• Passive Aggressive Charmer:amazingly nice and accommodating, with a tendency to smile a lot to get what they want, and likely to stab you in the back later on
  • Snob:a tremendous need to be different and assert superiority

When we start to drop our socially acceptable masks, that cover our shadow, our fears and even our light, it’s important to question not only others, but ourselves, for example, if we express, tap into ourselves and see if what we say really matches who we are. Sometimes we con ourselves into thinking we are right, when beneath the words we share is the desire to come across in a certain way.

And what very freeing thing is getting to know your mask, your shadow and realising you quite enjoy that part of you, perhaps you’re a bit bossy and you tried to hide it, but at some point you let it out, you accept it and you quite enjoy it.

I have begun to highly enjoy sarcasm. I would never have been this way in the past, I always hid my views under as I said earlier, passive aggressiveness, now I just let it all out of the box. If someone is coming on the attack, sometimes I just enjoy a bit of sarcasm and instead of judging myself as bad for being sarcastic I revel in it and embrace this shadow self.

When I started to finally feel I didn’t need to prove myself to anyone or to validate my right to express myself, I found myself no longer apologising or needing to defend what I had said or written.

In the past, if I had said or written some opinions or thoughts and they were questioned, misjudged and criticised in a more ‘I’m right and you’re wrong’ way, I would have defended the words, gone into great detail as to why I was right. I felt I had to validate my thoughts. This was when I had zero self-esteem.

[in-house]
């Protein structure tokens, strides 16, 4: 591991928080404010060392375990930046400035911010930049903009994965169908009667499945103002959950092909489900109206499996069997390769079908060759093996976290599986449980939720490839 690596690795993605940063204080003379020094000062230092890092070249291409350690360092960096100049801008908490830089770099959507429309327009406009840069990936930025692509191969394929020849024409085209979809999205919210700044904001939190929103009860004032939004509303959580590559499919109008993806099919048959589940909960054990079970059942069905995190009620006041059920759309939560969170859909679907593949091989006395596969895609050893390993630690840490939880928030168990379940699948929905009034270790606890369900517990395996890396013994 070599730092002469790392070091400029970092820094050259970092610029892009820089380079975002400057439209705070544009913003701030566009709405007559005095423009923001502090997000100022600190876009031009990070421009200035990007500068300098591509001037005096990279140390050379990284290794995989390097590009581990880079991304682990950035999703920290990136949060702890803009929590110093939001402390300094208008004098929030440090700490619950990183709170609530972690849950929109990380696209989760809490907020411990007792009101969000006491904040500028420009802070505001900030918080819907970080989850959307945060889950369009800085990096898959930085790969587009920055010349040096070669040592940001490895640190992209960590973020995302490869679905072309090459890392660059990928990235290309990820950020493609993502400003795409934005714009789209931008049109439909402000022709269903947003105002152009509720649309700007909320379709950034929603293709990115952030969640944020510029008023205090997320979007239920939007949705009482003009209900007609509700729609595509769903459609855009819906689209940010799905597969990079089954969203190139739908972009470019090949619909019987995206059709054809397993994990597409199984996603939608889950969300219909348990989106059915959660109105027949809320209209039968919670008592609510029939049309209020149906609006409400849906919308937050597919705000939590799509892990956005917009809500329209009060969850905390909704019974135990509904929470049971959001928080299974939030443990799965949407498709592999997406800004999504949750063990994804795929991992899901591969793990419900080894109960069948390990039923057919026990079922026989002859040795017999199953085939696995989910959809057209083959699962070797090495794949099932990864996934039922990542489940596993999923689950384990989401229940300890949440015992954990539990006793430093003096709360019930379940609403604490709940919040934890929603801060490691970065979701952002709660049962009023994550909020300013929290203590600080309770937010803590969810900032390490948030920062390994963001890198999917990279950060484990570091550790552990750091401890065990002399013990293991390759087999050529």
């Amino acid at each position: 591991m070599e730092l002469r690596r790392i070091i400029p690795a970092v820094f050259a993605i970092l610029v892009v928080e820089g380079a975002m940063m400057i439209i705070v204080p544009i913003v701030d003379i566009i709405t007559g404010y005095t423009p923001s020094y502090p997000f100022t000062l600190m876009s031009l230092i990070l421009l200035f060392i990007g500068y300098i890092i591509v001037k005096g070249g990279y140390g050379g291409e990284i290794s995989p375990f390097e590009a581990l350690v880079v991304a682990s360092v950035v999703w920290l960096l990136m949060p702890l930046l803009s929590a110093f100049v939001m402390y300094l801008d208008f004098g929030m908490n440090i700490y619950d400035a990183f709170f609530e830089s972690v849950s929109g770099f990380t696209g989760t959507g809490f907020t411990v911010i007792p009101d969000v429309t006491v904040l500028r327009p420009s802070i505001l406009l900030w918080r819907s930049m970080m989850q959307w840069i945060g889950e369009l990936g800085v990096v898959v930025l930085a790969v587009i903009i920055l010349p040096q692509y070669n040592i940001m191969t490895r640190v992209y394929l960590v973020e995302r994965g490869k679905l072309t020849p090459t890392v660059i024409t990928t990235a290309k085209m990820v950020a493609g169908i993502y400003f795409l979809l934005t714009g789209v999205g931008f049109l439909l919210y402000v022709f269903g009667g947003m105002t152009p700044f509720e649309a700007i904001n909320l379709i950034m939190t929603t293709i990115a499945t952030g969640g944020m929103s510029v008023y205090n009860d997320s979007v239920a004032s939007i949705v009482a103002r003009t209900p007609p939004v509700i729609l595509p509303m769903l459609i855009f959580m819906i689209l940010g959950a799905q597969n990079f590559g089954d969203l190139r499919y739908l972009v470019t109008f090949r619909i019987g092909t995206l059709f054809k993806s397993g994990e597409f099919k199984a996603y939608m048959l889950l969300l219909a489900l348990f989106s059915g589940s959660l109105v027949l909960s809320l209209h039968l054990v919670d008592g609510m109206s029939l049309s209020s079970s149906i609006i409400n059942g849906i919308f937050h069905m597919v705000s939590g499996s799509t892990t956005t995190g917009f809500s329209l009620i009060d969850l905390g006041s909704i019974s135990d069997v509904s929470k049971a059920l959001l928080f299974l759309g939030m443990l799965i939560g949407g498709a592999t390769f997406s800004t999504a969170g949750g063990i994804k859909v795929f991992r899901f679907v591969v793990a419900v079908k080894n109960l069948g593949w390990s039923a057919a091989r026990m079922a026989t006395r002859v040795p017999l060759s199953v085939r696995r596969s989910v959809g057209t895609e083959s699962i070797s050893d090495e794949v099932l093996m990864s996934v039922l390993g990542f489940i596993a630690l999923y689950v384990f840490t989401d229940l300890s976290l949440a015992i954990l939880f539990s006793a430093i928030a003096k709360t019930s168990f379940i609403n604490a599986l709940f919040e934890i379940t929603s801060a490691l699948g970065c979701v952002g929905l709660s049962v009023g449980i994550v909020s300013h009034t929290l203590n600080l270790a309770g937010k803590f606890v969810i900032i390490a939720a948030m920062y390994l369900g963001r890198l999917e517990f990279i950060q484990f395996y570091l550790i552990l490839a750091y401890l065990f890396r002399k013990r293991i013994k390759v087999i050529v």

Now, I share my thoughts, people can either love them, hate them or be totally indifferent to them, that is their choice.

For me it was coming to terms with the fact that if we stifle ourselves and try to be socially acceptable all of the time, we can never ever succeed in this.


Because someone somewhere will be offended by what we say even if we try to please them or give them what we think they want to hear or read, because we can never know what conditioning or beliefs others have deep down, or what triggers them.

So it’s far better just to get to know who you are, find out what your shadows are, see what masks you are wearing to be socially accepted and one by one let them fall away and let the true you out.

And then allow people to criticise, allow them whatever they need to do, but feel no need to explain away your opinions or your thoughts. Of course you can debate and have healthy discussions with others, but read the room, see if the person wanting a debate genuinely wants to hear what you have to say or if they simply want to prove you wrong. You will know when you see this.

Good luck in dropping your masks. It’s not easy, it’s not comfortable, but then growing and living is not meant to be comfortable, fixed or full of certainty. It’s about riding the wave of the unknown and truly living.

If you drop your mask right now and share your unpopular thoughts, I commend you. Well done! It is not easy to speak beyond the crowd or hive mind right now and it takes real courage and bravery to do so.

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Kelly Martin
Kelly Martin

Kelly Martin, author of ‘When Everyone Shines But You’ is a dedicated writer and blogger who fearlessly explores life’s deepest questions. Faced with a decade of profound anxiety and grief following the loss of her father and her best friend Michael, Kelly embarked on a transformative journey guided by mindfulness, and she hasn’t looked back since. Through her insightful writing, engaging podcasts, and inspiring You Tube channel Kelly empowers others to unearth the hidden treasures within their pain, embracing the profound truth that they are ‘enough’ exactly as they are.